When we first decided to look into buses for our conversion, we were quickly overwhelmed by all of the school bus sizes available. We learned that every skoolie size has its perks and disadvantages and what is right for you may not be the best option for someone else. We’ll share the 3 most common school bus sizes, their perks, and some of our favorite skoolies in that length.
The 3 primary types of school bus sizes include:
1. Short Buses
2. Medium-Size Buses
3. Full-Size Buses / Coach Buses
Short Buses (20-25ft)
Short buses could be a viable option for you for a number of reasons. For one, a smaller bus is more maneuverable than some of the lengthier skoolies. In addition to being a bit easier to drive, they can fit into most parking spots. This makes it simpler to run errands.
Ideal Candidate: Short buses are great options for 1 or 2 people. They’re also a good choice for someone not interested in towing an additional car or looking to get into harder-to-reach boondocking spots.
Downsides: While maneuverability is definitely a bonus, you will be giving up a significant amount of living space on a short bus. In addition to the loss of space, you may have to make compromises to what you want in your build. For example, many short buses may not have a toilet or shower.
Skooliana: Isaac lives in a 21 ft. 2003 Ford E450 7.3L Diesel short bus. While he definitely thinks the school bus size meets their needs, he wishes he could’ve added a bathroom and shower.
Medium-Size Buses (25-35ft)
Mid-size skoolies are a happy medium between a short and full-size bus. They offer plenty of interior room and come with most (if not all) of the same features of a full-sized bus including style, wheel size, and engine.
Ideal Candidate: Mid-size school buses are ideal for 2 people, pets, and even children if you don’t feel too concerned about space restrictions. While also being a bit easier to maneuver than a full-size, medium buses can also be somewhat easier to get into tighter off-grid spots.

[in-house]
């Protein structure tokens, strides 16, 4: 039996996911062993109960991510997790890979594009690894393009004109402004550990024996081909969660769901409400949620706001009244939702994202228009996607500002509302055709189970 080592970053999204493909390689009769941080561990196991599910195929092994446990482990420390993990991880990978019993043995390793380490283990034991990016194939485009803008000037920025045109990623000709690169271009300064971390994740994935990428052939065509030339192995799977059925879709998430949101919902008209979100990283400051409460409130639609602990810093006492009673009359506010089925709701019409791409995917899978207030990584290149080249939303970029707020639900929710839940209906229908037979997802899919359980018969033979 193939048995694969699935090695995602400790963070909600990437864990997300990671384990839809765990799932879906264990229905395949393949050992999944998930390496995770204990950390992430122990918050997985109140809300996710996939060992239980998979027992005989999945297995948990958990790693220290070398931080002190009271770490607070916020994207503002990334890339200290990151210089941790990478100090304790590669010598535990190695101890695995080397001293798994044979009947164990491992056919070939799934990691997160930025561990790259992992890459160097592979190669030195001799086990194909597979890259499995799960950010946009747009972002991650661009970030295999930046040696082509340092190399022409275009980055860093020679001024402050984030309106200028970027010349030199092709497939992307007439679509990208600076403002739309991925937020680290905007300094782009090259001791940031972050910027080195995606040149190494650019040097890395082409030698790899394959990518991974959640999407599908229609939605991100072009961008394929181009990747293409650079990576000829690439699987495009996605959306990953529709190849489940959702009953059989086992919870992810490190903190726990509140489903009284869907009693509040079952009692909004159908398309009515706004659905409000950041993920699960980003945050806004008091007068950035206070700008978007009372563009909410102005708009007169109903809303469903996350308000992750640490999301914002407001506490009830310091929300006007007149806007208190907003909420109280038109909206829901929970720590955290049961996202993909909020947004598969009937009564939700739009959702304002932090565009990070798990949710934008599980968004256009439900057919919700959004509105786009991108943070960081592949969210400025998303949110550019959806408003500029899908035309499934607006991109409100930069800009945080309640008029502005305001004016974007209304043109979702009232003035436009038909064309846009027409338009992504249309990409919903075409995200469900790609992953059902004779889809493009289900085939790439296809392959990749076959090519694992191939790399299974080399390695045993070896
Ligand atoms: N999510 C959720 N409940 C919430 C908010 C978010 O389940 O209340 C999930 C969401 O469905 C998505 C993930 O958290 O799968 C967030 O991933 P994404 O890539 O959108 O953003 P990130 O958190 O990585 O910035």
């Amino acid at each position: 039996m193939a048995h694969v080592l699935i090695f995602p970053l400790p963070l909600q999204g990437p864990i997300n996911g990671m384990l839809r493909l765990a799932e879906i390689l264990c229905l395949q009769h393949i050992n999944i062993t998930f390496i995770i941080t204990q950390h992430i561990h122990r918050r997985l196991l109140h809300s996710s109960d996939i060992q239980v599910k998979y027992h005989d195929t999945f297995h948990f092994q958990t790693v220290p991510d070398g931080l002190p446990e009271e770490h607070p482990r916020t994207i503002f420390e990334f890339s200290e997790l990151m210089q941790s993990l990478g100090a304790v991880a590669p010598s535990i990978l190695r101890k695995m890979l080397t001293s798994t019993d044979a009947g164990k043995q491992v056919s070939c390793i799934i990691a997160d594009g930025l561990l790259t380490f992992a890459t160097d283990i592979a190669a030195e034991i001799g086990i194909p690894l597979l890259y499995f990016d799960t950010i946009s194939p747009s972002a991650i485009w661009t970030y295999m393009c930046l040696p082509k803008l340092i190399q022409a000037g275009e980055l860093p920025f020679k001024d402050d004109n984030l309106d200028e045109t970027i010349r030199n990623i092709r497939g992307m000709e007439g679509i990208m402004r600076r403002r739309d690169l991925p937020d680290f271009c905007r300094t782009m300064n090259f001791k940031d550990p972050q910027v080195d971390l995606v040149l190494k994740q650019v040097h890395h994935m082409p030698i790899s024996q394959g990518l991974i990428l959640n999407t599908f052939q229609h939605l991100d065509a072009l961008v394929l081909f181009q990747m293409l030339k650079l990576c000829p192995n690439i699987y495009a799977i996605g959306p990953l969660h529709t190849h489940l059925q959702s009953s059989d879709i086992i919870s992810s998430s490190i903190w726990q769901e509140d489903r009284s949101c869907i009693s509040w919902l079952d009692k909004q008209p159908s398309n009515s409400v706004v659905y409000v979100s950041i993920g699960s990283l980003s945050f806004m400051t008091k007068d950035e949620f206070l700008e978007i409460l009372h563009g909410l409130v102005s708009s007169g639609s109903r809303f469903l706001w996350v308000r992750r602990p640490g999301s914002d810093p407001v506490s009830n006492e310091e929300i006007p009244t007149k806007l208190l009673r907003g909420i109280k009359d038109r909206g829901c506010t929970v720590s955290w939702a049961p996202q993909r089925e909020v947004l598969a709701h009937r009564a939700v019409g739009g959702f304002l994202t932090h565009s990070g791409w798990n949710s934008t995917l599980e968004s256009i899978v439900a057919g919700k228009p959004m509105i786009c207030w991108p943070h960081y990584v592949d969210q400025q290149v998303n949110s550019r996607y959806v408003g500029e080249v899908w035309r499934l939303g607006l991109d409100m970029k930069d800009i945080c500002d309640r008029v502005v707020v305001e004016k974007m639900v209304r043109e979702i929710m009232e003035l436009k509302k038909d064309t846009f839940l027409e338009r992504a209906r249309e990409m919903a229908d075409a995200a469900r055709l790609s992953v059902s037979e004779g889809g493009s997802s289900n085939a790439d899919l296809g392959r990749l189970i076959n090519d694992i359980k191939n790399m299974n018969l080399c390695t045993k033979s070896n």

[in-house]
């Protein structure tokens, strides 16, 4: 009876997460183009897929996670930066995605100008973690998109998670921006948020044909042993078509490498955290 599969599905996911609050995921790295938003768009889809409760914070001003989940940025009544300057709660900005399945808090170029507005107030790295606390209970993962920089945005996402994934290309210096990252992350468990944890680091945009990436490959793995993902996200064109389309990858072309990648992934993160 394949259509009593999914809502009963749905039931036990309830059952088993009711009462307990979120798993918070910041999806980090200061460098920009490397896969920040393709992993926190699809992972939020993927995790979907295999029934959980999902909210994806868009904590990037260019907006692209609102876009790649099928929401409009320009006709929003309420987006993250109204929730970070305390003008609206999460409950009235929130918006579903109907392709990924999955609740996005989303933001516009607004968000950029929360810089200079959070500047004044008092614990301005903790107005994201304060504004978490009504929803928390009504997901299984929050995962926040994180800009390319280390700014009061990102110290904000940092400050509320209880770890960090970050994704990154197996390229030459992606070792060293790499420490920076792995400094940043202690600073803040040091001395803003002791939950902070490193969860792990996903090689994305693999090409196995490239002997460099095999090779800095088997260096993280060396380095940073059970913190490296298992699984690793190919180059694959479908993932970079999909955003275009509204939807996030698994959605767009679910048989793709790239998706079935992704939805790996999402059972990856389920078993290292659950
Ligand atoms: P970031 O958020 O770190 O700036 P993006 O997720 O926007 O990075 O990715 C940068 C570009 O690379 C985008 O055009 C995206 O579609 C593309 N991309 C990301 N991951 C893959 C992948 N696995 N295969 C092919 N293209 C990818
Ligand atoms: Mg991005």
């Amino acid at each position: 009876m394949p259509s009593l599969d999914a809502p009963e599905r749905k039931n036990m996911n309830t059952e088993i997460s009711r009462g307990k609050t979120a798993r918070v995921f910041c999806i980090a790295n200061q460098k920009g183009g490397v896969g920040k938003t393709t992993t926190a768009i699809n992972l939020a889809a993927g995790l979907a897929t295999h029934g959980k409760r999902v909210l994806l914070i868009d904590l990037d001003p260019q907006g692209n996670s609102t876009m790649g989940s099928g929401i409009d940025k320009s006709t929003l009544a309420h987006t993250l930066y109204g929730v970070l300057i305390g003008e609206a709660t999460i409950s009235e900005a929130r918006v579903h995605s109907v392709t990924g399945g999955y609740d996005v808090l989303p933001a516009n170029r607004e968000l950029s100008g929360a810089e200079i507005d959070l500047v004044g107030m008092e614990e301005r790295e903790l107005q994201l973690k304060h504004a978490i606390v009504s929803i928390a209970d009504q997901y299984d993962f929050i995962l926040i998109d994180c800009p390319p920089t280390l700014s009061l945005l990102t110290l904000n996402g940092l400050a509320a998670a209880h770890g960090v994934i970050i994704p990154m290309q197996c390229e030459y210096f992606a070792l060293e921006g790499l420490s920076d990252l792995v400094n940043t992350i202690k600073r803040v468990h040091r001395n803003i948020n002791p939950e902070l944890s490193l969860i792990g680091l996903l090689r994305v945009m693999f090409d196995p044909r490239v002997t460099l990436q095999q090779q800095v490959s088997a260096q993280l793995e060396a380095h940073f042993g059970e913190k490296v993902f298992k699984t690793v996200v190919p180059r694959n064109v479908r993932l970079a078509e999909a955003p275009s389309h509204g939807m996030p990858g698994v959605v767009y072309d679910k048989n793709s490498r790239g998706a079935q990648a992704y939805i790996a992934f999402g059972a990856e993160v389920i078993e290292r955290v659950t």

Downsides: Based on our personal experiences, one of the major disadvantages of a medium bus is that they don’t fit in one parking space. Another disadvantage is that mid-size buses are harder to find and more expensive.
Charlotte (Our Bus Build): Charlotte is a 2002 Thomas Built bus and is approximately 26 feet long. For most of our travels, a Jeep Cherokee was towed behind the bus, as well. Our mid-size skoolie features almost everything we could possibly want in a “home” including a toilet, shower, heat, air conditioning, 2 full-size beds, and a full-size kitchen.
Full-Size Buses (35ft+)
If you’re looking for a design template with tons of room, getting a full-size school bus or coach is the way to go. There’s plenty of affordable full-size buses on the market. But, there’s definitely going to be a learning curve to driving one, and finding parking isn’t as easy.
Ideal Candidate: A full-length school bus size is perfect for 3 or people. We’ve even seen 8 people live in a coach bus before! While coaches aren’t technically a skoolie, they do reach 45 ft. in length and generally have decent headroom.
Full-size buses could also be a great option if you’re not looking to do much boondocking and would prefer to use your towed car as a primary transportation vehicle.
Downsides: Full-size school buses can reach nearly 45ft in length. This makes the learning curve to drive them a lot more difficult. Driving a skoolie definitely takes some getting used to, especially if the vehicle you purchased has air brakes. Additionally, a full-size school bus is going to have difficulty finding parking, especially in more populated towns and cities. A lot of people with lengthier buses are known to tow a vehicle as another means of running errands.
8people3dogsandasnakeonabus: The Evans family started their bus journey with 8 people, 3 dogs, and a snake. But, since their start date, one of their daughters graduated and 2 of their dogs passed away, so now they’re traveling with 7 people, 1 dog, and a snake! They have a 40′ MCI MC9 Crusader 2 from 1986 and the family absolutely loves its!